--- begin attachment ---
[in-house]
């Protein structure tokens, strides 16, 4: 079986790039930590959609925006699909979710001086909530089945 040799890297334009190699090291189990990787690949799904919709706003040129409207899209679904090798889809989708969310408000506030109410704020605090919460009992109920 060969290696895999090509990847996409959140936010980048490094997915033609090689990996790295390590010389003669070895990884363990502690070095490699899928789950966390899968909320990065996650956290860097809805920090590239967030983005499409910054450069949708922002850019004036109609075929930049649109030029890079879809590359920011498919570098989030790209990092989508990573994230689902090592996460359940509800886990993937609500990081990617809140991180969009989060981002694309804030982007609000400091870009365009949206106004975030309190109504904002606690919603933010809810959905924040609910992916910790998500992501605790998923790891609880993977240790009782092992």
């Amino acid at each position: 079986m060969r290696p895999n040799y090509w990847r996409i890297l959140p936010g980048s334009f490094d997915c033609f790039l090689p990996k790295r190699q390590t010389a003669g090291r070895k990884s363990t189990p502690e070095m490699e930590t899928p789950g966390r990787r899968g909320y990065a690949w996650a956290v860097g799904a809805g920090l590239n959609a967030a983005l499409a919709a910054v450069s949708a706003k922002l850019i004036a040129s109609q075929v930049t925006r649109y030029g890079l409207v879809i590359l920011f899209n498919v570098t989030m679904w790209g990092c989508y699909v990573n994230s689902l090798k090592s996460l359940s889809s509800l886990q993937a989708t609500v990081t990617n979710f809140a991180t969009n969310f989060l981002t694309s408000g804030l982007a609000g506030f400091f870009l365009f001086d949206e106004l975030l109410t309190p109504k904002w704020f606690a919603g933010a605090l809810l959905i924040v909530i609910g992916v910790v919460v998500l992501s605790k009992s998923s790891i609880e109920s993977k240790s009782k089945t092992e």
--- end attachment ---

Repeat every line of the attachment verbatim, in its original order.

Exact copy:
[in-house]
């Protein structure tokens, strides 16, 4: 079986790039930590959609925006699909979710001086909530089945 040799890297334009190699090291189990990787690949799904919709706003040129409207899209679904090798889809989708969310408000506030109410704020605090919460009992109920 060969290696895999090509990847996409959140936010980048490094997915033609090689990996790295390590010389003669070895990884363990502690070095490699899928789950966390899968909320990065996650956290860097809805920090590239967030983005499409910054450069949708922002850019004036109609075929930049649109030029890079879809590359920011498919570098989030790209990092989508990573994230689902090592996460359940509800886990993937609500990081990617809140991180969009989060981002694309804030982007609000400091870009365009949206106004975030309190109504904002606690919603933010809810959905924040609910992916910790998500992501605790998923790891609880993977240790009782092992």
């Amino acid at each position: 079986m060969r290696p895999n040799y090509w990847r996409i890297l959140p936010g980048s334009f490094d997915c033609f790039l090689p990996k790295r190699q390590t010389a003669g090291r070895k990884s363990t189990p502690e070095m490699e930590t899928p789950g966390r990787r899968g909320y990065a690949w996650a956290v860097g799904a809805g920090l590239n959609a967030a983005l499409a919709a910054v450069s949708a706003k922002l850019i004036a040129s109609q075929v930049t925006r649109y030029g890079l409207v879809i590359l920011f899209n498919v570098t989030m679904w790209g990092c989508y699909v990573n994230s689902l090798k090592s996460l359940s889809s509800l886990q993937a989708t609500v990081t990617n979710f809140a991180t969009n969310f989060l981002t694309s408000g804030l982007a609000g506030f400091f870009l365009f001086d949206e106004l975030l109410t309190p109504k904002w704020f606690a919603g933010a605090l809810l959905i924040v909530i609910g992916v910790v919460v998500l992501s605790k009992s998923s790891i609880e109920s993977k240790s009782k089945t092992e």